I don't know whether to be happy that I provided you with a small piece of information (since I haven't found much on this family yet) or if I should apologize for bursting your bubble....that Gershom did not father Hetty in his late 50s! Of course, I'm sure he was STILL vigorous enough to have done so!
I have an obit on Hetty from another researcher, but I do not know in which paper it appeared. Basically it says that she was born in 1806, and while very small, her family moved to McKeesport, PA. Her mother Desire Norris Crain died when she was six (about 1812). When Hetty was 17 (about 1823) she, with her ONLY BROTHER and several sisters, came to Cincinnati where her father had provided a home for them. (All of that is important to me in determining which other Crains in the area are her siblings. Because the Clermont County Crains and the Hamilton County Crains all seem to have come from NJ together, used the same names, and lived in both counties.) It also infers that Oliver Crain, her father, was here prior to her arrival. This is also important because there are two Oliver Crains in Hamilton County by the 1820 census....One was in the Montgomery area or Sycamore Twp., but when using the 1830 census also, this one appears to have been a little young to have been her father. The other was in Cincinnati Ward 2, but doesn't have a daughter her age with him. The obit's comment could explain that. But until I prove definitively which Oliver is her father, I cannot say when he died, but it may very well have been before Gershom's will. Of course, even if it was after, he was not the son, but the son-in-law, so with Desire already dead, it would be understandable to bypass the son-in-law and bequeath directly to the married granddaughter.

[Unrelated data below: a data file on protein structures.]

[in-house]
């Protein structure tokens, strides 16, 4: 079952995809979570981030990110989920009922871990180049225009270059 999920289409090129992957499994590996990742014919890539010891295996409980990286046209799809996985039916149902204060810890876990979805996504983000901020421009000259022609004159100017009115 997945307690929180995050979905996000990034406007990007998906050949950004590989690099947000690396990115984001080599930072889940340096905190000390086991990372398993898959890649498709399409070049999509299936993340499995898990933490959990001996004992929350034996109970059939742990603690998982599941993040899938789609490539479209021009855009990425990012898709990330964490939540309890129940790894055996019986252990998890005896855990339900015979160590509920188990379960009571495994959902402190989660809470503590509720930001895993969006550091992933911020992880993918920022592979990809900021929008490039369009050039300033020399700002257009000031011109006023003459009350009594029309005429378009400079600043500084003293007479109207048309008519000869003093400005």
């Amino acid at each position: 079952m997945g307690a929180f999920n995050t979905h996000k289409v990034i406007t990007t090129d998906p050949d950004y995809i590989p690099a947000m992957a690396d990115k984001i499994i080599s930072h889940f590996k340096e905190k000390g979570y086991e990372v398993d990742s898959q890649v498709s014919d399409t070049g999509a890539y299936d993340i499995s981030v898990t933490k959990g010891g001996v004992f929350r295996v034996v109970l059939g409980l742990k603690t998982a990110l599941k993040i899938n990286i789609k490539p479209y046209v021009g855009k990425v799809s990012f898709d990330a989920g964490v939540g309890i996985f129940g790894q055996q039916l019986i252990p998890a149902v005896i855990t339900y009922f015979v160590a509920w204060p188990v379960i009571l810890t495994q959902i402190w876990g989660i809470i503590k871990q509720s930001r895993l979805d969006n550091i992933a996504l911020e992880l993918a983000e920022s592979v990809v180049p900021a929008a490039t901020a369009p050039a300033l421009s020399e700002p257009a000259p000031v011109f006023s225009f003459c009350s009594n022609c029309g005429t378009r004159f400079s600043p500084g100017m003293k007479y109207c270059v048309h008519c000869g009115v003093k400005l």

The following I have proven:
Hetty married William T. Rice in about 1828 and they had 9 children. One daughter was named Matilda (married John W. Hunt), so I am wondering if Matilda Moorehead was Hetty's sister, but have not found anything on her. The other children were Elvira (my line), William O., James H., Laura, Harriet, Mary, Holeman and Edwin. Hetty and William lived in Hamilton County for a number of years, but were in Clermont County by 1850. They both died in the 1890s and are buried in Mt. Moriah Cemetery.
As for the Norris line, I have not learned anything beyond Gershom. And, in glancing over other researchers' work, a case can be made for him being from two different lines. I have seen his grave and noted those buried with him, but did not know their relationships. I speculate that Eliphalet is his son. In some reading, I see that somebody mentioned that Elizabeth Norris (Eliphalet's wife) also had a maiden name of Norris. Do you know if that is true? If so, do you know how they relate? That is why I was afraid to assume too much...maybe just like the Crains, there are two mixed up Norris lines that moved together.
The only other clue I have on the Norris side may be just a family legend. It was transcribed from notes from now dead relatives....it said that she (Hetty) was one of the heirs of a what was known as the Norris Claim on Long Island, which was a grant of land from King George to her grandfather, G. Norris. I find this hard to believe since her grandfather Gershom was a Revolutionary War veteran for the American side. I figure that IF there was a land grant from King George, it would HAVE to be to an earlier generation.
I hope something here provides a clue. If I find any more, I will let you know and would appreciate it if you could do the same! If you would prefer to contact me directly by email, use ALZS@aol.com
. I do have a photo of Hetty Crain and William T. Rice from about 1888 if you would like to have a digital copy.
Thanks for your help,